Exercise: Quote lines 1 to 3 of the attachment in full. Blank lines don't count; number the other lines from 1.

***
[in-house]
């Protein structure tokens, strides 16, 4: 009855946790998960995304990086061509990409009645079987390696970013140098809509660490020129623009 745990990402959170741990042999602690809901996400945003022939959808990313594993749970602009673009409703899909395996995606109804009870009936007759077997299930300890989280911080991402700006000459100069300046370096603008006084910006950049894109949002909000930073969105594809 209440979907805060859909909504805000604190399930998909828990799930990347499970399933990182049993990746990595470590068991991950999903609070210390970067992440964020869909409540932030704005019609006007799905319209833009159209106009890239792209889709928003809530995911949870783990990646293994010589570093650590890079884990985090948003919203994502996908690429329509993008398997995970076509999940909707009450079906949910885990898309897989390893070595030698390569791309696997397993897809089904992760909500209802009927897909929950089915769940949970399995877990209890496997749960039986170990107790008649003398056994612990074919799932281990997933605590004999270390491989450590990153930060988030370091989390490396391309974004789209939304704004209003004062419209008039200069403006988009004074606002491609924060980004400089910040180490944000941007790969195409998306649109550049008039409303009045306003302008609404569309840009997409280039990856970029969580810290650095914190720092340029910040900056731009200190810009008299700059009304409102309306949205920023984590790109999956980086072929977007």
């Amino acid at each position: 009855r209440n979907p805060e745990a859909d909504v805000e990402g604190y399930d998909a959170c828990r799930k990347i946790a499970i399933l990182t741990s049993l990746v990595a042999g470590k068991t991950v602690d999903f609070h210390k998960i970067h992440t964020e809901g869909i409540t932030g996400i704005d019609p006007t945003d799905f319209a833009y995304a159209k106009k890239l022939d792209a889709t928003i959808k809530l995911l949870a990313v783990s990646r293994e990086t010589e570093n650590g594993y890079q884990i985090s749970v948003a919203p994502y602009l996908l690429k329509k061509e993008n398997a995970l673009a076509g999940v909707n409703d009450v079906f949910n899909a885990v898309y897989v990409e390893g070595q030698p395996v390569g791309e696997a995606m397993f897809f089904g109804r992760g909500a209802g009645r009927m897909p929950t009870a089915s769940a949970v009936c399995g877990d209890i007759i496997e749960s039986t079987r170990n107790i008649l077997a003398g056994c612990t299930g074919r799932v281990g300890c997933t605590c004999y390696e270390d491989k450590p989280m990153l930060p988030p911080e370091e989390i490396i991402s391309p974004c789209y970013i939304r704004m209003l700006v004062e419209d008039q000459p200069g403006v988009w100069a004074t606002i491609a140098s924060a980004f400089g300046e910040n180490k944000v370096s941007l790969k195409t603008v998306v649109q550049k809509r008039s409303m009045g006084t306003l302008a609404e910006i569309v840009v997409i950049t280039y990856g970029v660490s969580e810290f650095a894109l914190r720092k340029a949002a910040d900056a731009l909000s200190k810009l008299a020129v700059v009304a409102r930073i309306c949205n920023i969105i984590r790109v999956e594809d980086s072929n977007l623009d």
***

[in-house]
């Protein structure tokens, strides 16, 4: 009855946790998960995304990086061509990409009645079987390696970013140098809509660490020129623009 745990990402959170741990042999602690809901996400945003022939959808990313594993749970602009673009409703899909395996995606109804009870009936007759077997299930300890989280911080991402700006000459100069300046370096603008006084910006950049894109949002909000930073969105594809 209440979907805060859909909504805000604190399930998909828990799930990347499970399933990182049993990746990595470590068991991950999903609070210390970067992440964020869909409540932030704005019609006007799905319209833009159209106009890239792209889709928003809530995911949870783990990646293994010589570093650590890079884990985090948003919203994502996908690429329509993008398997995970076509999940909707009450079906949910885990898309897989390893070595030698390569791309696997397993897809089904992760909500209802009927897909929950089915769940949970399995877990209890496997749960039986170990107790008649003398056994612990074919799932281990997933605590004999270390491989450590990153930060988030370091989390490396391309974004789209939304704004209003004062419209008039200069403006988009004074606002491609924060980004400089910040180490944000941007790969195409998306649109550049008039409303009045306003302008609404569309840009997409280039990856970029969580810290650095914190720092340029910040900056731009200190810009008299700059009304409102309306949205920023984590790109999956980086072929977007």
């Amino acid at each position: 009855r209440n979907p805060e745990a859909d909504v805000e990402g604190y399930d998909a959170c828990r799930k990347i946790a499970i399933l990182t741990s049993l990746v990595a042999g470590k068991t991950v602690d999903f609070h210390k998960i970067h992440t964020e809901g869909i409540t932030g996400i704005d019609p006007t945003d799905f319209a833009y995304a159209k106009k890239l022939d792209a889709t928003i959808k809530l995911l949870a990313v783990s990646r293994e990086t010589e570093n650590g594993y890079q884990i985090s749970v948003a919203p994502y602009l996908l690429k329509k061509e993008n398997a995970l673009a076509g999940v909707n409703d009450v079906f949910n899909a885990v898309y897989v990409e390893g070595q030698p395996v390569g791309e696997a995606m397993f897809f089904g109804r992760g909500a209802g009645r009927m897909p929950t009870a089915s769940a949970v009936c399995g877990d209890i007759i496997e749960s039986t079987r170990n107790i008649l077997a003398g056994c612990t299930g074919r799932v281990g300890c997933t605590c004999y390696e270390d491989k450590p989280m990153l930060p988030p911080e370091e989390i490396i991402s391309p974004c789209y970013i939304r704004m209003l700006v004062e419209d008039q000459p200069g403006v988009w100069a004074t606002i491609a140098s924060a980004f400089g300046e910040n180490k944000v370096s941007l790969k195409t603008v998306v649109q550049k809509r008039s409303m009045g006084t306003l302008a609404e910006i569309v840009v997409i950049t280039y990856g970029v660490s969580e810290f650095a894109l914190r720092k340029a949002a910040d900056a731009l909000s200190k810009l008299a020129v700059v009304a409102r930073i309306c949205n920023i969105i984590r790109v999956e594809d980086s072929n977007l623009d």